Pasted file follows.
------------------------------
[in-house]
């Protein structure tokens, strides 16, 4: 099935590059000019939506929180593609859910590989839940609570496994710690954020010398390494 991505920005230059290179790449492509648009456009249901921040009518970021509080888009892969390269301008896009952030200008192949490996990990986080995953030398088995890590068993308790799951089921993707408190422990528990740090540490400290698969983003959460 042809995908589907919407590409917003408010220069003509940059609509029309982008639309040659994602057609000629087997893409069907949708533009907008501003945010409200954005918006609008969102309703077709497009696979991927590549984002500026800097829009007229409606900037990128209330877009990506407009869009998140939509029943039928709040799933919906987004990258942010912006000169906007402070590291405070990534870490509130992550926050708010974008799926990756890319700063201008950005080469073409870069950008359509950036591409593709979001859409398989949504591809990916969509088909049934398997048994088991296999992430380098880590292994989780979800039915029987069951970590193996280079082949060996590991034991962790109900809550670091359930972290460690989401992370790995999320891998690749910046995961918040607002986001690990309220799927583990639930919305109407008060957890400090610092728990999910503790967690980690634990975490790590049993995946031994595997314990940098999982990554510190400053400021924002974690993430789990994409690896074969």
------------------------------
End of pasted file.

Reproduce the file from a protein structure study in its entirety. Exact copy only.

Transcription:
[in-house]
């Protein structure tokens, strides 16, 4: 099935590059000019939506929180593609859910590989839940609570496994710690954020010398390494 991505920005230059290179790449492509648009456009249901921040009518970021509080888009892969390269301008896009952030200008192949490996990990986080995953030398088995890590068993308790799951089921993707408190422990528990740090540490400290698969983003959460 042809995908589907919407590409917003408010220069003509940059609509029309982008639309040659994602057609000629087997893409069907949708533009907008501003945010409200954005918006609008969102309703077709497009696979991927590549984002500026800097829009007229409606900037990128209330877009990506407009869009998140939509029943039928709040799933919906987004990258942010912006000169906007402070590291405070990534870490509130992550926050708010974008799926990756890319700063201008950005080469073409870069950008359509950036591409593709979001859409398989949504591809990916969509088909049934398997048994088991296999992430380098880590292994989780979800039915029987069951970590193996280079082949060996590991034991962790109900809550670091359930972290460690989401992370790995999320891998690749910046995961918040607002986001690990309220799927583990639930919305109407008060957890400090610092728990999910503790967690980690634990975490790590049993995946031994595997314990940098999982990554510190400053400021924002974690993430789990994409690896074969």